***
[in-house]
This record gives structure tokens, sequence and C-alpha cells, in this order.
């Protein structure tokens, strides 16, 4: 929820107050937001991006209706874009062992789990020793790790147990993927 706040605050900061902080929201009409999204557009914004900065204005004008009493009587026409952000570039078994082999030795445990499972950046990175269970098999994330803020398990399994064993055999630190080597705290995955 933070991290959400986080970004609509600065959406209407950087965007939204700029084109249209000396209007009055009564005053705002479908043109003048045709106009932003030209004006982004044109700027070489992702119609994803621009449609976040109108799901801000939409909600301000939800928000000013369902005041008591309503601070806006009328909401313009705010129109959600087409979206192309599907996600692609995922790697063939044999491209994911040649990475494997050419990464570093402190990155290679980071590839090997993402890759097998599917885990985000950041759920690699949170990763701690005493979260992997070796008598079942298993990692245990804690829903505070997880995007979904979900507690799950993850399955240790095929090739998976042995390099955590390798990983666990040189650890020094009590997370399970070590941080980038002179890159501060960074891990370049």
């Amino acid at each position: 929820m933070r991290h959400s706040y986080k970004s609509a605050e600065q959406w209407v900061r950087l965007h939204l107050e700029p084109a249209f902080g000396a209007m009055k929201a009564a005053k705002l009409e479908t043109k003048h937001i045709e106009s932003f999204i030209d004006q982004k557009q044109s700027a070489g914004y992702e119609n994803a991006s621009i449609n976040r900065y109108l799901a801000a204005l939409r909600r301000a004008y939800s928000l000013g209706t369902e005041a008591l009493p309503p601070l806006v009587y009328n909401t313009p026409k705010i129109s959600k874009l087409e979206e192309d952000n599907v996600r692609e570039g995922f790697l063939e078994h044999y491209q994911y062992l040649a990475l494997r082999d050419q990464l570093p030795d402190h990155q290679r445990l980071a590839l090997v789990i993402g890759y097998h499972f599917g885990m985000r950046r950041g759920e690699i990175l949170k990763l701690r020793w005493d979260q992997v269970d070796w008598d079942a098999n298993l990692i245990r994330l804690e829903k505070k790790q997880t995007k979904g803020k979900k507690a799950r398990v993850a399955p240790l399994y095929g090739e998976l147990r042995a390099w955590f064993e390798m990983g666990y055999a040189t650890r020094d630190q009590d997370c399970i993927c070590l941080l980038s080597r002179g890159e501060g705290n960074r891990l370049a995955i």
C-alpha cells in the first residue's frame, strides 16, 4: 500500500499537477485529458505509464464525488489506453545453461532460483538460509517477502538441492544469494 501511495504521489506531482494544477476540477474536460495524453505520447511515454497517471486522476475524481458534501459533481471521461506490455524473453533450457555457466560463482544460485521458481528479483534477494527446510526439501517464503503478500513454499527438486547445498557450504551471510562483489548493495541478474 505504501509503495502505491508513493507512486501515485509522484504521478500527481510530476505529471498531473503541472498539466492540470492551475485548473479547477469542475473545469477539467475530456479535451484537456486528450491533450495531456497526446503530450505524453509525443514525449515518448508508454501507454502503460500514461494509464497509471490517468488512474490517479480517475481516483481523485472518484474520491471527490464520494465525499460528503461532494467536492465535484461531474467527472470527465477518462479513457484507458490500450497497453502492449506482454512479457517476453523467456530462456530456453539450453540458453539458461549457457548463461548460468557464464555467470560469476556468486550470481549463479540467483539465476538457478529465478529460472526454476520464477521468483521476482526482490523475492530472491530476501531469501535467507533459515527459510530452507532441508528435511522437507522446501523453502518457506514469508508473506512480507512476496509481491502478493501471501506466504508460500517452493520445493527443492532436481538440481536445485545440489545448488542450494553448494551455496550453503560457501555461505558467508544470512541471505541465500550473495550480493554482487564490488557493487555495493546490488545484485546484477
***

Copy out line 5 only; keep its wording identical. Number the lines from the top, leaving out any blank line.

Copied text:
C-alpha cells in the first residue's frame, strides 16, 4: 500500500499537477485529458505509464464525488489506453545453461532460483538460509517477502538441492544469494 501511495504521489506531482494544477476540477474536460495524453505520447511515454497517471486522476475524481458534501459533481471521461506490455524473453533450457555457466560463482544460485521458481528479483534477494527446510526439501517464503503478500513454499527438486547445498557450504551471510562483489548493495541478474 505504501509503495502505491508513493507512486501515485509522484504521478500527481510530476505529471498531473503541472498539466492540470492551475485548473479547477469542475473545469477539467475530456479535451484537456486528450491533450495531456497526446503530450505524453509525443514525449515518448508508454501507454502503460500514461494509464497509471490517468488512474490517479480517475481516483481523485472518484474520491471527490464520494465525499460528503461532494467536492465535484461531474467527472470527465477518462479513457484507458490500450497497453502492449506482454512479457517476453523467456530462456530456453539450453540458453539458461549457457548463461548460468557464464555467470560469476556468486550470481549463479540467483539465476538457478529465478529460472526454476520464477521468483521476482526482490523475492530472491530476501531469501535467507533459515527459510530452507532441508528435511522437507522446501523453502518457506514469508508473506512480507512476496509481491502478493501471501506466504508460500517452493520445493527443492532436481538440481536445485545440489545448488542450494553448494551455496550453503560457501555461505558467508544470512541471505541465500550473495550480493554482487564490488557493487555495493546490488545484485546484477